Conservative candidates Nicholas Insley and Nelly Shin declined to attend the Tri-City all-candidates environment debate on Wednesday in an evening that offered few insights into how candidates would manage climate change if elected.
“The organizers didn’t facilitate a real debate where the candidates could challenge each other,” said Abbey Piazza, a representative from the environmental group Dogwood BC (formerly known as Dogwood Initiative), which claims 6,000 supporters in the Tri-Cities.
The debate was one of more than 100 environment debates held in ridings across the country. According to data collected by GreenPac, the non-partisan group that sparked the debates, Conservative candidates attended 39% of the debates, compared to 96% for the Liberals and Greens, 79% for the NDP and 43% for the People's Party of Canada.
Some of the biggest cries of frustration came when candidates were shut down from answering by moderators. Others came in response to People’s Party of Canada candidate Jayson Chabot when he denied climate change was man-made, warned of the danger of consensus science and blamed any shifts in climate on the sun. “That’s nonsense,” someone shouted from the crowd as others chuckled in disbelief.
Most candidates spent their time rattling off their respective platform. NDP and Green candidates reaffirmed their position against the Trans Mountain pipeline expansion, while the two Liberal candidates said it was but a drop in the bucket when you consider the impacts of emissions from transportation.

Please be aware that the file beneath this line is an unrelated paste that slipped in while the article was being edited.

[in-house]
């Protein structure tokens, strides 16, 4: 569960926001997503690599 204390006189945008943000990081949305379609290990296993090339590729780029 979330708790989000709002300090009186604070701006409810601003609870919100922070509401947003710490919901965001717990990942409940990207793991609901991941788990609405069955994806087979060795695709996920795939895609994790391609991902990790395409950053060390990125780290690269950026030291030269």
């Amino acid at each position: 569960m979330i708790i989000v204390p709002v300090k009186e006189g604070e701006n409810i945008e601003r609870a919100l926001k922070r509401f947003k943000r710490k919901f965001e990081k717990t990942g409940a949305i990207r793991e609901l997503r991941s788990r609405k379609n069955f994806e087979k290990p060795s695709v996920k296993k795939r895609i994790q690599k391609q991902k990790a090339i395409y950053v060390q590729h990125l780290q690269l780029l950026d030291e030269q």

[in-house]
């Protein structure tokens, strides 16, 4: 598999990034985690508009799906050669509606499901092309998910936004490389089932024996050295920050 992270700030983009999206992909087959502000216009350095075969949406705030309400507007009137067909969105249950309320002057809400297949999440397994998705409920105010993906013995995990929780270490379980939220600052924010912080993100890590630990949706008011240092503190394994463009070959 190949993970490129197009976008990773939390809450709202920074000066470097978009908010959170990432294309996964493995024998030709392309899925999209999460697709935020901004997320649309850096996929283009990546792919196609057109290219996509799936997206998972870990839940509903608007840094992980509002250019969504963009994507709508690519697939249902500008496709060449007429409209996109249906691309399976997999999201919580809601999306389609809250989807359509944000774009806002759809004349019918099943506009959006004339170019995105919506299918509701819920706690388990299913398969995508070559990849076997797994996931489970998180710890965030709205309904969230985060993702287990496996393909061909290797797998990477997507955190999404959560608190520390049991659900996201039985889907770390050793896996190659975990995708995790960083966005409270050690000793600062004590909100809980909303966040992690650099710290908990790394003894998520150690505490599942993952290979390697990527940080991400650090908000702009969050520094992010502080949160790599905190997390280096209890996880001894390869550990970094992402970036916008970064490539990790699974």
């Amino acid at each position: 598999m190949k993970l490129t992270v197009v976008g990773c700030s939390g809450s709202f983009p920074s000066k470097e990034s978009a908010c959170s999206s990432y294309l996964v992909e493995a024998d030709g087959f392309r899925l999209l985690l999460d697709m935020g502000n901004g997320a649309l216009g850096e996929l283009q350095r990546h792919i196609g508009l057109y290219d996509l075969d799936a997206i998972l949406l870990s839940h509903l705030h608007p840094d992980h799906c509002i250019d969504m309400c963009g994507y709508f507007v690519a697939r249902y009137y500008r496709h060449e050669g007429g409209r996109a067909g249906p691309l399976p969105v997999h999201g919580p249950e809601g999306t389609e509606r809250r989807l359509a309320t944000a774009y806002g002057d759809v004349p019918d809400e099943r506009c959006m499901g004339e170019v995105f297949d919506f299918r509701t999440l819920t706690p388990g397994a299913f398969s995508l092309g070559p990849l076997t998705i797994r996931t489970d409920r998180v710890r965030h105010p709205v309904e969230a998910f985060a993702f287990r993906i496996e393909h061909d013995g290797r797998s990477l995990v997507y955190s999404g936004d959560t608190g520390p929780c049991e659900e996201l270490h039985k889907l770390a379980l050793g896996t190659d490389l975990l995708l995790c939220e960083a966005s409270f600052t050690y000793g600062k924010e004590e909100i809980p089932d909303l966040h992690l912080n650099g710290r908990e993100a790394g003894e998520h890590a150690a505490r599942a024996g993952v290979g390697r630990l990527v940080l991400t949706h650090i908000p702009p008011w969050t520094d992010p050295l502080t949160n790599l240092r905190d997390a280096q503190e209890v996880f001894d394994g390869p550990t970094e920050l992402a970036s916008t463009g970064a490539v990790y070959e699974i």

Watts, the Green candidate from Port Moody-Coquitlam, doubled down on identifying and protecting Canada’s richest habitats, and singled out the riding’s wetlands as an ideal candidate. Watts also affirmed he would go after large corporations, not just when it came to tax cuts to the fossil fuel industry, but also toward bolstering a regulatory agency to counter malpractice by agricultural research companies like Monsanto.
While Brad Nickason waxed poetic on the Green Party’s moral authority and ecological wisdom, NDP candidate Bonita Zarrillo and Liberals Ron McKinnon and Sara Badiei paid tribute to outgoing Port Moody-Coquitlam NDP MP Fin Donnelly for his work toward a shark fin ban and closed-containment aquaculture.
Coquitlam-Port Coquitlam NDP candidate Christina Gower, for her part, said she would focus on improving forestry practices, including how herbicides impact biodiversity, supporting a move toward Indigenous-managed protected areas, and spoke passionately about transitioning oil and gas workers to green jobs.
“Once we instil hope and allay fears of oil workers and show them that we're going to give them good jobs in renewable energy sources, I think we will slow that down,” she said.
Zarrillo drew applause when she turned the focus onto municipalities and how they are “desperate” for stable federal funding for transit, and threw a sharp barb at her counterparts on Coquitlam council.